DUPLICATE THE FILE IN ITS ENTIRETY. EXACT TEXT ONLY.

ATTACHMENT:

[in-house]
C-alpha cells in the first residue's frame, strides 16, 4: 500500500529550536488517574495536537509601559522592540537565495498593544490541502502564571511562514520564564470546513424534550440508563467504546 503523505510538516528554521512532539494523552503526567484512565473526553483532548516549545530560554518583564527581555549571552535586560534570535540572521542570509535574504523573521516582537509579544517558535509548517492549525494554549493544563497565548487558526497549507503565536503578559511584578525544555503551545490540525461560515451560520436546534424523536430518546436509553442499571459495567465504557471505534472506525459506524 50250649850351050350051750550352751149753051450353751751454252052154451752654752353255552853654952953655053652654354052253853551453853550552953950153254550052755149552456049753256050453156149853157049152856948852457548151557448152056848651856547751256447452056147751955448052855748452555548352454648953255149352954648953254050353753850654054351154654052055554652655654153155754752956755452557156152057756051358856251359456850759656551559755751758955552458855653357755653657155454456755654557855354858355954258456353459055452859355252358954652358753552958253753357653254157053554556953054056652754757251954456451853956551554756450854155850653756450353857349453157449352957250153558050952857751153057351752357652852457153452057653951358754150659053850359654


[in-house]
C-alpha cells in the first residue's frame, strides 16, 4: 500500500529550536488517574495536537509601559522592540537565495498593544490541502502564571511562514520564564470546513424534550440508563467504546 503523505510538516528554521512532539494523552503526567484512565473526553483532548516549545530560554518583564527581555549571552535586560534570535540572521542570509535574504523573521516582537509579544517558535509548517492549525494554549493544563497565548487558526497549507503565536503578559511584578525544555503551545490540525461560515451560520436546534424523536430518546436509553442499571459495567465504557471505534472506525459506524 50250649850351050350051750550352751149753051450353751751454252052154451752654752353255552853654952953655053652654354052253853551453853550552953950153254550052755149552456049753256050453156149853157049152856948852457548151557448152056848651856547751256447452056147751955448052855748452555548352454648953255149352954648953254050353753850654054351154654052055554652655654153155754752956755452557156152057756051358856251359456850759656551559755751758955552458855653357755653657155454456755654557855354858355954258456353459055452859355252358954652358753552958253753357653254157053554556953054056652754757251954456451853956551554756450854155850653756450353857349453157449352957250153558050952857751153057351752357652852457153452057653951358754150659053850359654